Seeing more lions in the path than are really there

Yoruba tribesmen have a saying that as one approaches an elder’s status, once ceases to indulge in battles. 

And not just because of their physical incapacity to run and hunt and fight and kill, but also because of their spiritual understanding that most battles are just a poison cocktail of ego, vanity and needless suffering. 

That’s the fallacy of the human mind. Deliberately cling to our own suffering, we try to make ourselves see more lions in the path than are really there. 

A friend of mine recently asked me what battles I was currently fighting in my life, and there was anything he could do to help. 

But the more I thought about his question, the harder it was to find an answer. To which he replied, well, maybe the battle you’re fighting right now is, there is no battle. Maybe there never was one. 

Talk about a royal mindfuck. 

Jizo’s story about the bodhisattva comes to mind. 

Turn and face the demons. That is all that is needed, to stand still and not run. There is no battle. The demons just melt away. It is a great triumph to be able to hear the internal voices and not believe them or identify with them.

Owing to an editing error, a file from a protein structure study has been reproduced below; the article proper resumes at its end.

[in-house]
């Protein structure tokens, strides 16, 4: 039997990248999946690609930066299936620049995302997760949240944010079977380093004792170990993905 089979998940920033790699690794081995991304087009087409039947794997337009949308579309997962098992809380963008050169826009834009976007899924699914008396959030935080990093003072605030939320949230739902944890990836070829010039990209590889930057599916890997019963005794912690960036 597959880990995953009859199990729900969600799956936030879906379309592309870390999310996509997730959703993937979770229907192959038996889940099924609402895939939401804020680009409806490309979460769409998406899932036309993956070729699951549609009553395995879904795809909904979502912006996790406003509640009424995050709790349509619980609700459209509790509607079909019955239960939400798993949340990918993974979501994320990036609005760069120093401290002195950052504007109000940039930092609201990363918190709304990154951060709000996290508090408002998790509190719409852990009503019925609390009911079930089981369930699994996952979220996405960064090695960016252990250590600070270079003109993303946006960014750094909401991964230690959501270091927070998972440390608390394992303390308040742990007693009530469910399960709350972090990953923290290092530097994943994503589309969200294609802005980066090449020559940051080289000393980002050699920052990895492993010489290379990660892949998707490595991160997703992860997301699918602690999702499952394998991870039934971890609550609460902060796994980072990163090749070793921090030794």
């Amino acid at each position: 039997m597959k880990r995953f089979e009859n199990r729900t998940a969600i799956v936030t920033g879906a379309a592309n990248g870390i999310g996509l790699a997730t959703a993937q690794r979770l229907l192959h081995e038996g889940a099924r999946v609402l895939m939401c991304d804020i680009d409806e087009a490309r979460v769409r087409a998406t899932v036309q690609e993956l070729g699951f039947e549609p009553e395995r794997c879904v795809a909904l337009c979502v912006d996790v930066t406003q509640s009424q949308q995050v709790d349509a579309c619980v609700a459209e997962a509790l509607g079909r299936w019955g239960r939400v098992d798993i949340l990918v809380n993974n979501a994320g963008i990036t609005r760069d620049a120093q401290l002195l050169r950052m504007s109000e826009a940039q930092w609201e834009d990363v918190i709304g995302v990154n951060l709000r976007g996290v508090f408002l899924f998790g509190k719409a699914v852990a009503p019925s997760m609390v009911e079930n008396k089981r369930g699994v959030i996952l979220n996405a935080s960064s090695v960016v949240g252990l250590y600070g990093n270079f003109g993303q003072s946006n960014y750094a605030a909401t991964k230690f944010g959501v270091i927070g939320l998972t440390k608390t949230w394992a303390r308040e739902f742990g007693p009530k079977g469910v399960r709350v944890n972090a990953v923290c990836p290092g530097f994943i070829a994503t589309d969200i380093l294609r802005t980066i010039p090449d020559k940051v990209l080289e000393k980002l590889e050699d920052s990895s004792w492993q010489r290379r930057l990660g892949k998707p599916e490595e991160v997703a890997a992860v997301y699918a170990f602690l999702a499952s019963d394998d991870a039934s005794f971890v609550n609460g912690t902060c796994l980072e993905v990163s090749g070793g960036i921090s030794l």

And so, even if we do crave the sense of drama that allows us to define ourselves in terms of our reactions to the battles we fight, eventually, there comes a time to cease our indulgence. 

To more maturely navigate the myths that block our way to freedom. And to finally accept that there is no battle, imaginative or otherwise, only total playful abandonment. 


How would your stress level change if the thing you once fought against was no longer deemed worthy of battle?

* * * *

Scott Ginsberg

That Guy with the Nametag

Author. Speaker. Strategist. Inventor. Filmmaker. Publisher. Songwriter.

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